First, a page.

Reading, Writing, Arithmetic…and Radiology

One can only hope that a grade school education is required to order an imaging study.

There I was, somewhere in the thick of my nightly teleradiology workload. Opening my umpteenth CT pulmonary angio, I saw provided in the clinical history: “Loopus.”

I couldn’t help but feel a smidge of gratitude that somebody had bothered to give information beyond the usual “R/O PE,” which conveys nothing at all. It wasn’t the first time, for want of a detailed history provided by a medical professional, I had to settle for less-than.

As an intern, for instance, I once received a case sent from a nursing home with absolutely no documentation from their staff as to why the transfer had occurred. My best clue was a faint copy of the ambulance paperwork, on which the EMT had written “Fall down go boom.”

Then, there was the time I was on a nuclear medicine rotation during my residency. Lacking any guidance from the referrer of a bone scan-patient, I turned to the questionnaire filled out by the patient herself, on which she had listed the areas of her pain. Seeing her handwritten “My kneeses” was both clinically relevant and entertaining.

Maybe it’s too hopeful of me to conclude that, when somebody in healthcare can’t properly string two words together (or correctly spell one, even if assisted by Google), s/he couldn’t possibly possess the education and credentials supposedly needed to order imaging studies. I might be wrong…I’ve lost track of just how far the usage of “physician extenders” has progressed. Perhaps one now needs nothing more than the ability to scrape a pen over paper or poke a button on a computer terminal.

Still, presumably such folks are not (yet) permitted to do so independently, and individuals like my anonymous “Loopus” writer are only doing as specifically told by a physician or someone otherwise rightfully capable of ordering medical imaging to be done. In other words, under supervision. Except that supervision seems to be increasingly theoretical.

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For one thing, I suspect a physician would, upon seeing an order in his name utilizing spelling worthy of a grade-school student, speak up. Perhaps out of a deep-seated sense of wanting to share knowledge (did anyone making it through residency not have teaching responsibilities at some point?)…or perhaps because of the embarrassing thought that the radiologist might see the error and think the referring clinician to be a blithering idiot.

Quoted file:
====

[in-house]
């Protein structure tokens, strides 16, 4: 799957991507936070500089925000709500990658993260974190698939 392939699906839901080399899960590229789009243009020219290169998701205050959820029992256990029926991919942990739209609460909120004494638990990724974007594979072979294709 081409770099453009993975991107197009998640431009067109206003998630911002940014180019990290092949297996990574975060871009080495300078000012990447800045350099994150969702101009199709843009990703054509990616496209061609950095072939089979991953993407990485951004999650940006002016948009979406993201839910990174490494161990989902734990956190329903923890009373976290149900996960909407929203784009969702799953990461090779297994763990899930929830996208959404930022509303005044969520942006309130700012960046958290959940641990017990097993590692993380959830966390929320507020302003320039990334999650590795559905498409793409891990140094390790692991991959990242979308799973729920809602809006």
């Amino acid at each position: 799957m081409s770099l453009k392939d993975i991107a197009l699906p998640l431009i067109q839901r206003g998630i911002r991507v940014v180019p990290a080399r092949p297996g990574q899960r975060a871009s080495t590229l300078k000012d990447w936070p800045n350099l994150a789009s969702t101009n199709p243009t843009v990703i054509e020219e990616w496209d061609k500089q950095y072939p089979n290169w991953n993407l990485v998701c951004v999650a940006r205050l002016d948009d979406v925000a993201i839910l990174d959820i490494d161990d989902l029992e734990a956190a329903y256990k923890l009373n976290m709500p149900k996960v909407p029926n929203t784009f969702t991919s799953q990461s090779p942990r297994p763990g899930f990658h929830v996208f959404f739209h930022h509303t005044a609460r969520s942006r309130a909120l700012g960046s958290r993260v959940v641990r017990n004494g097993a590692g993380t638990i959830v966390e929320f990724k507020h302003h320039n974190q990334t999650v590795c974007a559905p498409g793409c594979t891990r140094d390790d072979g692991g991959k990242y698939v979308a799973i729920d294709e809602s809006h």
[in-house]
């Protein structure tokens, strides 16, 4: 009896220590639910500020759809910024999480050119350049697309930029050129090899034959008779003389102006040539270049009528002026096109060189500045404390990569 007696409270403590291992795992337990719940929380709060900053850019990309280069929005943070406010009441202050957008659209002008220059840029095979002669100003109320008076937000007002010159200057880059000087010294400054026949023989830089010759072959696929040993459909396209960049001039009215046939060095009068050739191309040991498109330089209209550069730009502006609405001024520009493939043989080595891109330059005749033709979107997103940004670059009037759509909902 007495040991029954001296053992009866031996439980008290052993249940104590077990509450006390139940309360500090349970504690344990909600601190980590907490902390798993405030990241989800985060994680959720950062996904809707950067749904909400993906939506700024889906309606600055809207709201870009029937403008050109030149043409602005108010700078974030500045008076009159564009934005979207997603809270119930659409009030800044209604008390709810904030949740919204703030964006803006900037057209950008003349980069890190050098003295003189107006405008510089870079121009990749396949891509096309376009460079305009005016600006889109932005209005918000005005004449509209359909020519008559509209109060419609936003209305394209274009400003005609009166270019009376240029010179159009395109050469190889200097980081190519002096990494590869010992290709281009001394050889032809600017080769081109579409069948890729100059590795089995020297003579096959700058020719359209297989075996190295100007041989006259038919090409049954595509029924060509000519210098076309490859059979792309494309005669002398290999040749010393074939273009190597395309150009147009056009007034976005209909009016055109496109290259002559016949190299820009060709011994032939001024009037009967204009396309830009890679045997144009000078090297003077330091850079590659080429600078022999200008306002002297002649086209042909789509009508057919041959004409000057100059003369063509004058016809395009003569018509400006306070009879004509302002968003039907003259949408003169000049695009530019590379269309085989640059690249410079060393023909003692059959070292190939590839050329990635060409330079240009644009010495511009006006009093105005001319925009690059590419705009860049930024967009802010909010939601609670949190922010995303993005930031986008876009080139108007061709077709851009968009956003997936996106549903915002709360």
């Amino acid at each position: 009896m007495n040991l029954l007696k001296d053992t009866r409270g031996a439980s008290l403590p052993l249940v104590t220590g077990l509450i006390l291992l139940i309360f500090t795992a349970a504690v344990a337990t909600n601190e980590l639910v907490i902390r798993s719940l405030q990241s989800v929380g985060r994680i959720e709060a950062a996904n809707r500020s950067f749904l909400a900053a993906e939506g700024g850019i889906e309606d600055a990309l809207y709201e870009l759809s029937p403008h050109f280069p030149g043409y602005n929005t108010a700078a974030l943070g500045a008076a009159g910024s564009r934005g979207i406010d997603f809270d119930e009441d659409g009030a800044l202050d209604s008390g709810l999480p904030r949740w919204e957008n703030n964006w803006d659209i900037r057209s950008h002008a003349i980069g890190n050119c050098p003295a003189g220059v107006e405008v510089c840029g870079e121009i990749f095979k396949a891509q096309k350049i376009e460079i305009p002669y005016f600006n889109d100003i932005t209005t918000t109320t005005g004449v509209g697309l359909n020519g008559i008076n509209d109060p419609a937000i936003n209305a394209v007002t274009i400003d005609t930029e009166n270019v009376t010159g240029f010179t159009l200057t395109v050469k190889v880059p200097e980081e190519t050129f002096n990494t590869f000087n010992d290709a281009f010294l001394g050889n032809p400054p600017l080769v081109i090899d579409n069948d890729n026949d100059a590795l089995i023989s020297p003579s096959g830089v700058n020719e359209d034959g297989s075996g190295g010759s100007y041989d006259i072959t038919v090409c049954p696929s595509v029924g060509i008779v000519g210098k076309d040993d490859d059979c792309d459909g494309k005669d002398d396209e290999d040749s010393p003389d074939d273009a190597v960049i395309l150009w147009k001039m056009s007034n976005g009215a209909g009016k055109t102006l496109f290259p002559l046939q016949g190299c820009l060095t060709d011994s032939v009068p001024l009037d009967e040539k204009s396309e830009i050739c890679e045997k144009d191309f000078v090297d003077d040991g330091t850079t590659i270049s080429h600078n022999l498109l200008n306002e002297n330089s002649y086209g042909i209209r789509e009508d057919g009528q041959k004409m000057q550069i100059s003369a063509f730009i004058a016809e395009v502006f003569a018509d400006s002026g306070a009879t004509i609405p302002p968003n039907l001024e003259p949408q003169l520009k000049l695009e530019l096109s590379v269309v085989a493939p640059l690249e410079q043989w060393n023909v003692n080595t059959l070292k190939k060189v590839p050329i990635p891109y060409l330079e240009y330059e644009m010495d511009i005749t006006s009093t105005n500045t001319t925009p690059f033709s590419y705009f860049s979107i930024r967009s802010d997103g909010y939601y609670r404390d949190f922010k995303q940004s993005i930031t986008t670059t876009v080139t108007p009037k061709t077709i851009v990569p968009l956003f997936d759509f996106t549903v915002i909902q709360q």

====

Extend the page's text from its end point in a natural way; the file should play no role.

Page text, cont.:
More importantly, it doesn’t seem too great a leap of logic that a clerk lacking the ability to spell medical terms properly (or interest in learning how!) is likely to be willing to abridge other things the supervising physician might have wanted in the clinical history. After all, if the clerk doesn’t understand what s/he’s been told to write, what’s the chance the clerk will recognize the importance of including specific words and phrases, as opposed to casually omitting them?

I suspect this accounts for no small number of instances wherein I have spoken to referring clinicians and learned that they are mystified and/or peeved that they provided detailed histories on their patients (“Inversion injury left ankle, pain and tenderness lateral malleolus”), only to see our dictated reports with far less (“Provided history: Pain”).

Somewhere in the chain of communication, information is being lost, and I think it’s entirely worthwhile to track down and fix these leaks. For lack of a better place to start, I think “loopus” should never cross our path again, so with a tip of the hat to Bill Maher, I propose New Rule #1 for ordering imaging studies: If you can’t spell it, you’re not allowed to order it.

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